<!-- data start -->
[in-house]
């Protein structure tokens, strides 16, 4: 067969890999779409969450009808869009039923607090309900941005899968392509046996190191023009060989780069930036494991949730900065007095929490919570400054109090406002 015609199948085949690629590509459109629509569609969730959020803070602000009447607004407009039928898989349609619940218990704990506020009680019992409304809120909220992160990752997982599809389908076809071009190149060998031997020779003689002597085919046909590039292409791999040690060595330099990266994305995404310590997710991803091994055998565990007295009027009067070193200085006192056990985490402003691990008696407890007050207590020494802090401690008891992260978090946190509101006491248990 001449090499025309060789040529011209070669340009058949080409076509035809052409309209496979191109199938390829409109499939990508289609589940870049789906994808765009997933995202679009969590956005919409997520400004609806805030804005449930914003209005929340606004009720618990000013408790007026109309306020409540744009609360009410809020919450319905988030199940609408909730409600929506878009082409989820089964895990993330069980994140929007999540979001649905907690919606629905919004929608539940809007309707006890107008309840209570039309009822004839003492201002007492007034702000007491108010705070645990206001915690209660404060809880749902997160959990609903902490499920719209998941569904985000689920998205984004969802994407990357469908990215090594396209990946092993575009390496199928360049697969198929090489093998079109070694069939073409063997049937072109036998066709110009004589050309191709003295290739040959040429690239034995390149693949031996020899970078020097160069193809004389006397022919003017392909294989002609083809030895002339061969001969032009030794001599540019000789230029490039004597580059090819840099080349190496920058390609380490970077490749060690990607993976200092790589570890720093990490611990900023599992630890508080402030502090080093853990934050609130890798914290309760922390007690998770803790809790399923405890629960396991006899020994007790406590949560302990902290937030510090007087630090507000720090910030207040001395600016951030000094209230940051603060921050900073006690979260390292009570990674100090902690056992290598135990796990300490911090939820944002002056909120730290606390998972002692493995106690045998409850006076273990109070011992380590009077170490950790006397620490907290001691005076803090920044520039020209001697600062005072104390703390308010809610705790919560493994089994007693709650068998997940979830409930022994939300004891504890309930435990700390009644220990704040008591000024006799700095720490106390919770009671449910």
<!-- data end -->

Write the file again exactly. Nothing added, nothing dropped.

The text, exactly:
[in-house]
């Protein structure tokens, strides 16, 4: 067969890999779409969450009808869009039923607090309900941005899968392509046996190191023009060989780069930036494991949730900065007095929490919570400054109090406002 015609199948085949690629590509459109629509569609969730959020803070602000009447607004407009039928898989349609619940218990704990506020009680019992409304809120909220992160990752997982599809389908076809071009190149060998031997020779003689002597085919046909590039292409791999040690060595330099990266994305995404310590997710991803091994055998565990007295009027009067070193200085006192056990985490402003691990008696407890007050207590020494802090401690008891992260978090946190509101006491248990 001449090499025309060789040529011209070669340009058949080409076509035809052409309209496979191109199938390829409109499939990508289609589940870049789906994808765009997933995202679009969590956005919409997520400004609806805030804005449930914003209005929340606004009720618990000013408790007026109309306020409540744009609360009410809020919450319905988030199940609408909730409600929506878009082409989820089964895990993330069980994140929007999540979001649905907690919606629905919004929608539940809007309707006890107008309840209570039309009822004839003492201002007492007034702000007491108010705070645990206001915690209660404060809880749902997160959990609903902490499920719209998941569904985000689920998205984004969802994407990357469908990215090594396209990946092993575009390496199928360049697969198929090489093998079109070694069939073409063997049937072109036998066709110009004589050309191709003295290739040959040429690239034995390149693949031996020899970078020097160069193809004389006397022919003017392909294989002609083809030895002339061969001969032009030794001599540019000789230029490039004597580059090819840099080349190496920058390609380490970077490749060690990607993976200092790589570890720093990490611990900023599992630890508080402030502090080093853990934050609130890798914290309760922390007690998770803790809790399923405890629960396991006899020994007790406590949560302990902290937030510090007087630090507000720090910030207040001395600016951030000094209230940051603060921050900073006690979260390292009570990674100090902690056992290598135990796990300490911090939820944002002056909120730290606390998972002692493995106690045998409850006076273990109070011992380590009077170490950790006397620490907290001691005076803090920044520039020209001697600062005072104390703390308010809610705790919560493994089994007693709650068998997940979830409930022994939300004891504890309930435990700390009644220990704040008591000024006799700095720490106390919770009671449910």